dat <- ddply(dat,.(yearmonthf),transform,monthweek=1+week-min(week))
 
# Extract data from 1980 onwards
 
dat1 <- subset(dat, year >= 1980 )
 
# Summarize data for weather variables by hour and month
 
dat2 <- ddply(dat1,.(monthf,hour),summarize, wspd = mean(wspd,na.rm=T))
 
dat3 <- ddply(dat1,.(monthf,hour),summarize, temp = mean(tempc,na.rm=T))
 
dat4 <- ddply(dat1,.(monthf,hour),summarize, hi = mean(hi,na.rm=T))
 
dat6 <- ddply(dat1,.(monthf,hour),summarize, rh = mean(rh,na.rm=T))
 
## Plot Temperature circular Plot
 
p1 = ggplot(dat3, aes(x=monthf, y=hour, fill=temp)) +
  geom_tile(colour="grey70") +
  scale_fill_gradientn(colours = c("#99CCFF","#81BEF7","#FFFFBD","#FFAE63","#FF6600","#DF0101"),name="Temperature\n(Degree C)\n")+
  scale_y_continuous(breaks = seq(0,23),
                     labels=c("12.00am","1:00am","2:00am","3:00am","4:00am","5:00am","6:00am","7:00am","8:00am","9:00am","10:00am","11:00am","12:00pm",
                              "1:00pm","2:00pm","3:00pm","4:00pm","5:00pm","6:00pm","7:00pm","8:00pm","9:00pm","10:00pm","11:00pm")) +
  coord_polar(theta="x") +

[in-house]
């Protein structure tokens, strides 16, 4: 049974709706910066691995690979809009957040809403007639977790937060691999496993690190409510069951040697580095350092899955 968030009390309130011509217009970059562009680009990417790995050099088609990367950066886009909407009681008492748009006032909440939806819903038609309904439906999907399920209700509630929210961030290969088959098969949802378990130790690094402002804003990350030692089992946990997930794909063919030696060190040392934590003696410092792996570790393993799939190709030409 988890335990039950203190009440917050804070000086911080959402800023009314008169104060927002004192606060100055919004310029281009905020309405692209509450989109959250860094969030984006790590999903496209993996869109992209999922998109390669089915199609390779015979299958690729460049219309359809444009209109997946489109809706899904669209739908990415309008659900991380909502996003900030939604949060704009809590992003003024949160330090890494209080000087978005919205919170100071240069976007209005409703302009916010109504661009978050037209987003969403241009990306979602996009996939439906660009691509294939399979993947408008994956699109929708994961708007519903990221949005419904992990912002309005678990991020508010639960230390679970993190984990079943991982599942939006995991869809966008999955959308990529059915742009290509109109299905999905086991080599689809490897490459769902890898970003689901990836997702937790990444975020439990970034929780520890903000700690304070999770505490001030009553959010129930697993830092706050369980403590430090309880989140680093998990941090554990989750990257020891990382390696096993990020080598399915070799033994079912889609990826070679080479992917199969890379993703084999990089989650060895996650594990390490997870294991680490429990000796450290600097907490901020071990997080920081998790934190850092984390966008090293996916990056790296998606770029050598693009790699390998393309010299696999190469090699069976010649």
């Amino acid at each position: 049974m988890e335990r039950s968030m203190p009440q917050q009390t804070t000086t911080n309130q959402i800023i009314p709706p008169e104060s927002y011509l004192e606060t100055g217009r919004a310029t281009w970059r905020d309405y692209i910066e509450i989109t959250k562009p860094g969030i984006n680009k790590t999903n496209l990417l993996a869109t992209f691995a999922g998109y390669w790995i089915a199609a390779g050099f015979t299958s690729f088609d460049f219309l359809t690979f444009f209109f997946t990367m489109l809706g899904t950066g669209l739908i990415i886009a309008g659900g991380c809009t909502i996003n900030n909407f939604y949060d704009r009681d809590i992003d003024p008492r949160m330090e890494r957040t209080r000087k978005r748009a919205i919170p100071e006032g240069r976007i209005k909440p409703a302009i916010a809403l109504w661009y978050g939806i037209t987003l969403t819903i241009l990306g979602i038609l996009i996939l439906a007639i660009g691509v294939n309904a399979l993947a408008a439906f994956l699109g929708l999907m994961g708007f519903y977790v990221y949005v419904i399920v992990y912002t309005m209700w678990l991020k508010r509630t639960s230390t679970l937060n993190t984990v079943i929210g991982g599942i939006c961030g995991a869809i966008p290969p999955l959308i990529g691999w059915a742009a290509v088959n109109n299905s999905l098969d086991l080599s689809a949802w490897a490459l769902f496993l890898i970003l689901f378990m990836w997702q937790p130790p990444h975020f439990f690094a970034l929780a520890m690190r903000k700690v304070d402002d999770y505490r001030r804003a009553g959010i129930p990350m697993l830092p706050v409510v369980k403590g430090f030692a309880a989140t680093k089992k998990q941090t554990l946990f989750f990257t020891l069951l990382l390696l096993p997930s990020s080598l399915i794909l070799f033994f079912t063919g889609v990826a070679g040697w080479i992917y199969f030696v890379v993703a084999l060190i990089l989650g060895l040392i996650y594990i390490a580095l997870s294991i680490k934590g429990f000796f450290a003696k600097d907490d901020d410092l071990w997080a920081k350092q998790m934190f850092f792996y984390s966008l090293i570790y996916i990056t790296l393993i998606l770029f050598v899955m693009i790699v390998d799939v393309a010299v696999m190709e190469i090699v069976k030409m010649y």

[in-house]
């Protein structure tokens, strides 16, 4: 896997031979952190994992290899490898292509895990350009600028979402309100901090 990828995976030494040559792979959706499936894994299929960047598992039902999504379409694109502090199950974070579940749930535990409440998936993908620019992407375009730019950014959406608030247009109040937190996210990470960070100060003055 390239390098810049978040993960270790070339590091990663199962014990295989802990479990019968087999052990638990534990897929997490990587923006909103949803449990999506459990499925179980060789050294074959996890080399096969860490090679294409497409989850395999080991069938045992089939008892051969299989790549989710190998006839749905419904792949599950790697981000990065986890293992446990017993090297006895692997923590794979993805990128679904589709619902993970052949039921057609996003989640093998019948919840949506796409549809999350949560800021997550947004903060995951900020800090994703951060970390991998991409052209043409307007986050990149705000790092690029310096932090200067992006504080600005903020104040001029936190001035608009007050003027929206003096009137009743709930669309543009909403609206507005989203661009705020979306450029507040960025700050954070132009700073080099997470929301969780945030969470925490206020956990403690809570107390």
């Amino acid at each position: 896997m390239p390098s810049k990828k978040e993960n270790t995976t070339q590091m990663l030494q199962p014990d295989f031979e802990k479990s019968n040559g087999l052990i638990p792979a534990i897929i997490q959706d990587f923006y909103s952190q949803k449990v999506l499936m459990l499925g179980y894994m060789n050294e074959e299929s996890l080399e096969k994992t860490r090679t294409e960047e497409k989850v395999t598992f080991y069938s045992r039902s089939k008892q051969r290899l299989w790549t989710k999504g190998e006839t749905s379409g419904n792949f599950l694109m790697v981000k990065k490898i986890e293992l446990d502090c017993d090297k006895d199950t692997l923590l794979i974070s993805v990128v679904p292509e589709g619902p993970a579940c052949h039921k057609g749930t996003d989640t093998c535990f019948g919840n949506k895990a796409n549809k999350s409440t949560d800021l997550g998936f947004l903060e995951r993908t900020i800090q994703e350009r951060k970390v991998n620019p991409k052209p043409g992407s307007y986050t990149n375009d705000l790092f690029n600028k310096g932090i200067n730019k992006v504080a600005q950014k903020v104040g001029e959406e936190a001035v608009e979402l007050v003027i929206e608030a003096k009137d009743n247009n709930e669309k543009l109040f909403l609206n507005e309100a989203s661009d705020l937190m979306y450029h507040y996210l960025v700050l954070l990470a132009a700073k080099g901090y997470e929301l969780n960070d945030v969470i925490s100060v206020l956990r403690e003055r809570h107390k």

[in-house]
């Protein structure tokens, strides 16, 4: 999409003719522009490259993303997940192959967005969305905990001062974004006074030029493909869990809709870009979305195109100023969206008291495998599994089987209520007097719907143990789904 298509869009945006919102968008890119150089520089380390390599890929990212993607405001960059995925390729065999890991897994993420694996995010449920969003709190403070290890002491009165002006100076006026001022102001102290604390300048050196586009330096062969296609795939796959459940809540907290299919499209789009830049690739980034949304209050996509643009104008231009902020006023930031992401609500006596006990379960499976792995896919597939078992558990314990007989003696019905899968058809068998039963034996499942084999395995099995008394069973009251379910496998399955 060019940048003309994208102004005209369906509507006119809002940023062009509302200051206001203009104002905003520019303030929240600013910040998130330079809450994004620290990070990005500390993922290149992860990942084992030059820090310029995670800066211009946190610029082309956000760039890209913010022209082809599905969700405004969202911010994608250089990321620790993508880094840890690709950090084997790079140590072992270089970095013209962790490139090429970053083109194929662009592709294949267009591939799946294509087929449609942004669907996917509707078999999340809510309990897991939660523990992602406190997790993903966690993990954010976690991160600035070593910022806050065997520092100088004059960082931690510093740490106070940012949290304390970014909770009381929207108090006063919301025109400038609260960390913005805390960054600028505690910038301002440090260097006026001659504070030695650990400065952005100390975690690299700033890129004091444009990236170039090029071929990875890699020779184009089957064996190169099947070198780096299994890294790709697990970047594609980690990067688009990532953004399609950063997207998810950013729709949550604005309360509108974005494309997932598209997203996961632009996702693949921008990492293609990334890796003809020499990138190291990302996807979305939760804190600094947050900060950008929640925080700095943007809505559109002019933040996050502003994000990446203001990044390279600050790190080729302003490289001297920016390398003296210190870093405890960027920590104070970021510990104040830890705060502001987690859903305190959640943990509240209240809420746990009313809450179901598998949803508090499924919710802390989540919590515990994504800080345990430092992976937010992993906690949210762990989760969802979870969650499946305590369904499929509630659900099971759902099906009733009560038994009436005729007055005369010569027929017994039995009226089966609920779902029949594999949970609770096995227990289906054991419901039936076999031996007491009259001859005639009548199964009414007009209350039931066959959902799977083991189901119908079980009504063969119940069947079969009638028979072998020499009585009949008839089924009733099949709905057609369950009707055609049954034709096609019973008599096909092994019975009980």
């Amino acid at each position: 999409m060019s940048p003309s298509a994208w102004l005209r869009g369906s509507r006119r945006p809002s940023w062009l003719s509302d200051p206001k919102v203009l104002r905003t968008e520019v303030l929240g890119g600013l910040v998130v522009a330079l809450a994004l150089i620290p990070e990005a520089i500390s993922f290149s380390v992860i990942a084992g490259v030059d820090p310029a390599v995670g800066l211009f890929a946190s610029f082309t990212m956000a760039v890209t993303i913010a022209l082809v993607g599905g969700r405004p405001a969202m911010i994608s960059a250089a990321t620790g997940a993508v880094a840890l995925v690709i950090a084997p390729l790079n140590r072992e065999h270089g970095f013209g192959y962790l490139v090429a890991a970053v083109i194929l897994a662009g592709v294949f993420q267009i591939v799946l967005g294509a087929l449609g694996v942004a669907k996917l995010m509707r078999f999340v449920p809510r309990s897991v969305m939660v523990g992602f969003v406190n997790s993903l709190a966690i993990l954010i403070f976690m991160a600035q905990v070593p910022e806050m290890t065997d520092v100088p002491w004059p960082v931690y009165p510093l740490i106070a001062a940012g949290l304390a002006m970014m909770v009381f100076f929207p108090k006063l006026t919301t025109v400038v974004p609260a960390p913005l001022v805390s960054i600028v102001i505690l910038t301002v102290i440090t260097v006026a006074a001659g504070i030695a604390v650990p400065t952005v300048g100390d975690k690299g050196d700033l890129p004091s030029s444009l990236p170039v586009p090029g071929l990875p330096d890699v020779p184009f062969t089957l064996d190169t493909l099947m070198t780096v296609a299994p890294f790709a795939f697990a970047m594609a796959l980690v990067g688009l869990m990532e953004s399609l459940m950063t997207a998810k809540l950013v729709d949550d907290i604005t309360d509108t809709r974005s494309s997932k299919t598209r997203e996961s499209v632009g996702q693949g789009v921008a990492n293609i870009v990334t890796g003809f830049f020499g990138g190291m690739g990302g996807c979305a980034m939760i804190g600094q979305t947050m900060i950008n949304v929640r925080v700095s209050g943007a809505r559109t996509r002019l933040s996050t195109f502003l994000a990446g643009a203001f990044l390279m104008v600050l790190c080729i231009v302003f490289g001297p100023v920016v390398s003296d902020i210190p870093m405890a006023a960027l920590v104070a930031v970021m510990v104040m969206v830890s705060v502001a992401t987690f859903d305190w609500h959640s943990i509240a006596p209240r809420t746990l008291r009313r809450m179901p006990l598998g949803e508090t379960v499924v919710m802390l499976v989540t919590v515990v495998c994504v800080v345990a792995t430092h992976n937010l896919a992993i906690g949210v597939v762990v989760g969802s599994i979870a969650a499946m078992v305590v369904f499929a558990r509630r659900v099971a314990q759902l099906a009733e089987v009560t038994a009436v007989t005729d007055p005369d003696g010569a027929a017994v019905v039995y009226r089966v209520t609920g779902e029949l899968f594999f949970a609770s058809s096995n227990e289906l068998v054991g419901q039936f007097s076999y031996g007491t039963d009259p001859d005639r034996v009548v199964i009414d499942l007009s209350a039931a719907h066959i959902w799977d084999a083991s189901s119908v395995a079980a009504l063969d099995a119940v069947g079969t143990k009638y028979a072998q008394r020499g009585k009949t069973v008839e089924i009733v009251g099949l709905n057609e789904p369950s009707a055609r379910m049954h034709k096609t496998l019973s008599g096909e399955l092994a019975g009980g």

ylab("HOUR OF DAY")+
  xlab("")+
  ggtitle("Temperature")+
  theme(panel.background=element_blank(),
  axis.title.y=element_text(size=10,hjust=0.75,colour="grey20"),
  axis.title.x=element_text(size=7,colour="grey20"),
  panel.grid=element_blank(),
  axis.ticks=element_blank(),
  axis.text.y=element_text(size=5,colour="grey20"),
  axis.text.x=element_text(size=10,colour="grey20",face="bold"),
  plot.title = element_text(lineheight=1.2, face="bold",size = 14, colour = "grey20"),
  plot.margin = unit(c(-0.25,0.1,-1,0.25), "in"),
  legend.key.width=unit(c(0.2,0.2),"in"))
 
p1
 
 
## Plot Wind Speed circular plot
 
p2 = ggplot(dat2, aes(x=monthf, y=hour, fill=wspd)) +
  geom_tile(colour="grey70") +
  scale_fill_gradientn(colours = rev(topo.colors(7)),name="Wind Speed\n(meter/sec)\n")+
  scale_y_continuous(breaks = seq(0,23),
                     labels=c("12.00am","1:00am","2:00am","3:00am","4:00am","5:00am","6:00am","7:00am","8:00am","9:00am","10:00am","11:00am","12:00pm",